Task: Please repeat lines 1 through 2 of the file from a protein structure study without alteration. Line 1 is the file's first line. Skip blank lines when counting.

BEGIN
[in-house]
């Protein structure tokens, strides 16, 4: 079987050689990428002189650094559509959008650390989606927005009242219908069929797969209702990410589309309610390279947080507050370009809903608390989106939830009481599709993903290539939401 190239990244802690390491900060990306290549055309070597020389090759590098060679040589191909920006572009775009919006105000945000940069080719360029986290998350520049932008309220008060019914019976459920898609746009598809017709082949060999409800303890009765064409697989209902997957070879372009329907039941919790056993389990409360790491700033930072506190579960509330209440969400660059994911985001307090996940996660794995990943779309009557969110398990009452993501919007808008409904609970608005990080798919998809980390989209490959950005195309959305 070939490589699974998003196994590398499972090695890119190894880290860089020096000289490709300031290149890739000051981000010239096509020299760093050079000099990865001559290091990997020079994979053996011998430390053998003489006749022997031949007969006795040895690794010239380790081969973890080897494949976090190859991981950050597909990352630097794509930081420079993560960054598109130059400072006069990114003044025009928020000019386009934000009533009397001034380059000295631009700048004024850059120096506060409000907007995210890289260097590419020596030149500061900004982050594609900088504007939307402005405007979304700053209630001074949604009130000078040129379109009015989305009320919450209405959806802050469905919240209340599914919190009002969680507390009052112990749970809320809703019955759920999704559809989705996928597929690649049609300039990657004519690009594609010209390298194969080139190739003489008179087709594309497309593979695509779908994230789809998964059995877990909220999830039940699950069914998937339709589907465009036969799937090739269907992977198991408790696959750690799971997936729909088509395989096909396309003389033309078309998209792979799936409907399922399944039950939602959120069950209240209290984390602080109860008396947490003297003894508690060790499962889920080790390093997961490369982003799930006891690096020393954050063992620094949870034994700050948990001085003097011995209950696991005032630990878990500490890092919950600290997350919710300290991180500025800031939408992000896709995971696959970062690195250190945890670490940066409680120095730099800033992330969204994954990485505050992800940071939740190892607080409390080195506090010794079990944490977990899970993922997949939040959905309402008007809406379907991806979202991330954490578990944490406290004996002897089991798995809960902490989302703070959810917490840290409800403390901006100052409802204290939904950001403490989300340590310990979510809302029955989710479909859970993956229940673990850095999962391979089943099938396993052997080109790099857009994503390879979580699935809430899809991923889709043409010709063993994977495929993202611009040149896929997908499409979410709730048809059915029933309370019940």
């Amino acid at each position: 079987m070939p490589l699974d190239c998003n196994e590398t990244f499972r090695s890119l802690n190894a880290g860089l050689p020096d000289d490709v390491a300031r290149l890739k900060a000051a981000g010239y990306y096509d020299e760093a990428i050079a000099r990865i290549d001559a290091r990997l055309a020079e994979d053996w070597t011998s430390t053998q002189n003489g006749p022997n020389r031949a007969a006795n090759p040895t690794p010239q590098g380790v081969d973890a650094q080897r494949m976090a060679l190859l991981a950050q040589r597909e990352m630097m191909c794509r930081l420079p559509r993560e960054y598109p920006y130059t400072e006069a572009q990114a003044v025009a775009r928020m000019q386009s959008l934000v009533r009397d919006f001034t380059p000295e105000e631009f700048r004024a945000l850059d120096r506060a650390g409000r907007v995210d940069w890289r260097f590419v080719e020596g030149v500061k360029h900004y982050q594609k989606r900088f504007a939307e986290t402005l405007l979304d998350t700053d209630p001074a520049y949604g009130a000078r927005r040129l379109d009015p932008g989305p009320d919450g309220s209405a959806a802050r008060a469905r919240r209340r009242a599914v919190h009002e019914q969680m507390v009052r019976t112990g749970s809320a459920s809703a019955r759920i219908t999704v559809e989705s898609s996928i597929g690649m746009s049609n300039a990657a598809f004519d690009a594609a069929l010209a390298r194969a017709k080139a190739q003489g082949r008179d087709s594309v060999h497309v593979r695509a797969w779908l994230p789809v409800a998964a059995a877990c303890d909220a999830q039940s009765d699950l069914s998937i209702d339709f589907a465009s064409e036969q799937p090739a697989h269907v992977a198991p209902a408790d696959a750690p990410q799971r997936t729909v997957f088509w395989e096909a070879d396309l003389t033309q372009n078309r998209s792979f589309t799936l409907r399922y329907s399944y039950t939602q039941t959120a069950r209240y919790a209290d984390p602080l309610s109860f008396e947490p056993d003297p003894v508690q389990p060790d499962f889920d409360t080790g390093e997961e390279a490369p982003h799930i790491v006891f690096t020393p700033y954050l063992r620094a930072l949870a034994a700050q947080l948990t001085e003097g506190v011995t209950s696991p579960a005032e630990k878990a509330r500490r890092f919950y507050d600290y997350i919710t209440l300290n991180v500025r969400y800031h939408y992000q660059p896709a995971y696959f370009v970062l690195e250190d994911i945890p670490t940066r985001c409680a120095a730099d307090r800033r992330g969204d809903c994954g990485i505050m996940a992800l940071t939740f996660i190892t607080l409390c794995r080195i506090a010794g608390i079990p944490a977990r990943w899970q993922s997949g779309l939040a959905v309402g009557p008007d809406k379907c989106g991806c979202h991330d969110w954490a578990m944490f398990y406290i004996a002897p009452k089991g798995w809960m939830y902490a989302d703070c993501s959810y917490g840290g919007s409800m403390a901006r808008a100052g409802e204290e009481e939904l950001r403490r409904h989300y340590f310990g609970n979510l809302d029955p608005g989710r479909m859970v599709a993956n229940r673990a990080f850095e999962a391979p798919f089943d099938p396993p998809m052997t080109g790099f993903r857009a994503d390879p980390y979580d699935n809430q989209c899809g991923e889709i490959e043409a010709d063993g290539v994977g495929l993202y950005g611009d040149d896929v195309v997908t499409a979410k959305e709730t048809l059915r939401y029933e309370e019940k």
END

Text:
[in-house]
């Protein structure tokens, strides 16, 4: 079987050689990428002189650094559509959008650390989606927005009242219908069929797969209702990410589309309610390279947080507050370009809903608390989106939830009481599709993903290539939401 190239990244802690390491900060990306290549055309070597020389090759590098060679040589191909920006572009775009919006105000945000940069080719360029986290998350520049932008309220008060019914019976459920898609746009598809017709082949060999409800303890009765064409697989209902997957070879372009329907039941919790056993389990409360790491700033930072506190579960509330209440969400660059994911985001307090996940996660794995990943779309009557969110398990009452993501919007808008409904609970608005990080798919998809980390989209490959950005195309959305 070939490589699974998003196994590398499972090695890119190894880290860089020096000289490709300031290149890739000051981000010239096509020299760093050079000099990865001559290091990997020079994979053996011998430390053998003489006749022997031949007969006795040895690794010239380790081969973890080897494949976090190859991981950050597909990352630097794509930081420079993560960054598109130059400072006069990114003044025009928020000019386009934000009533009397001034380059000295631009700048004024850059120096506060409000907007995210890289260097590419020596030149500061900004982050594609900088504007939307402005405007979304700053209630001074949604009130000078040129379109009015989305009320919450209405959806802050469905919240209340599914919190009002969680507390009052112990749970809320809703019955759920999704559809989705996928597929690649049609300039990657004519690009594609010209390298194969080139190739003489008179087709594309497309593979695509779908994230789809998964059995877990909220999830039940699950069914998937339709589907465009036969799937090739269907992977198991408790696959750690799971997936729909088509395989096909396309003389033309078309998209792979799936409907399922399944039950939602959120069950209240209290984390602080109860008396947490003297003894508690060790499962889920080790390093997961490369982003799930006891690096020393954050063992620094949870034994700050948990001085003097011995209950696991005032630990878990500490890092919950600290997350919710300290991180500025800031939408992000896709995971696959970062690195250190945890670490940066409680120095730099800033992330969204994954990485505050992800940071939740190892607080409390080195506090010794079990944490977990899970993922997949939040959905309402008007809406379907991806979202991330954490578990944490406290004996002897089991798995809960902490989302703070959810917490840290409800403390901006100052409802204290939904950001403490989300340590310990979510809302029955989710479909859970993956229940673990850095999962391979089943099938396993052997080109790099857009994503390879979580699935809430899809991923889709043409010709063993994977495929993202611009040149896929997908499409979410709730048809059915029933309370019940």